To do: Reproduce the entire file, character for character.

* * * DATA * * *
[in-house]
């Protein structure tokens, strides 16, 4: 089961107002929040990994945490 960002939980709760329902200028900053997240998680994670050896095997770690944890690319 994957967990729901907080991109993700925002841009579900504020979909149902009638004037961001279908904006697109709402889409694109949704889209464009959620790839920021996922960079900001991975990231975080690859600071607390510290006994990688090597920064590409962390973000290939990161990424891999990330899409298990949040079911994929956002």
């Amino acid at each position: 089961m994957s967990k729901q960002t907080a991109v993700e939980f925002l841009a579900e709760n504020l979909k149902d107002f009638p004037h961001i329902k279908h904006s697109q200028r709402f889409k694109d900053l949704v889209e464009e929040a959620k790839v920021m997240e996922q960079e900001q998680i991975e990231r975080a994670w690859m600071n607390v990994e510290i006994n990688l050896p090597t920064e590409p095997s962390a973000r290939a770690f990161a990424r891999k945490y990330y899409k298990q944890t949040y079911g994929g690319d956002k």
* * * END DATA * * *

[in-house]
């Protein structure tokens, strides 16, 4: 089961107002929040990994945490 960002939980709760329902200028900053997240998680994670050896095997770690944890690319 994957967990729901907080991109993700925002841009579900504020979909149902009638004037961001279908904006697109709402889409694109949704889209464009959620790839920021996922960079900001991975990231975080690859600071607390510290006994990688090597920064590409962390973000290939990161990424891999990330899409298990949040079911994929956002």
């Amino acid at each position: 089961m994957s967990k729901q960002t907080a991109v993700e939980f925002l841009a579900e709760n504020l979909k149902d107002f009638p004037h961001i329902k279908h904006s697109q200028r709402f889409k694109d900053l949704v889209e464009e929040a959620k790839v920021m997240e996922q960079e900001q998680i991975e990231r975080a994670w690859m600071n607390v990994e510290i006994n990688l050896p090597t920064e590409p095997s962390a973000r290939a770690f990161a990424r891999k945490y990330y899409k298990q944890t949040y079911g994929g690319d956002k």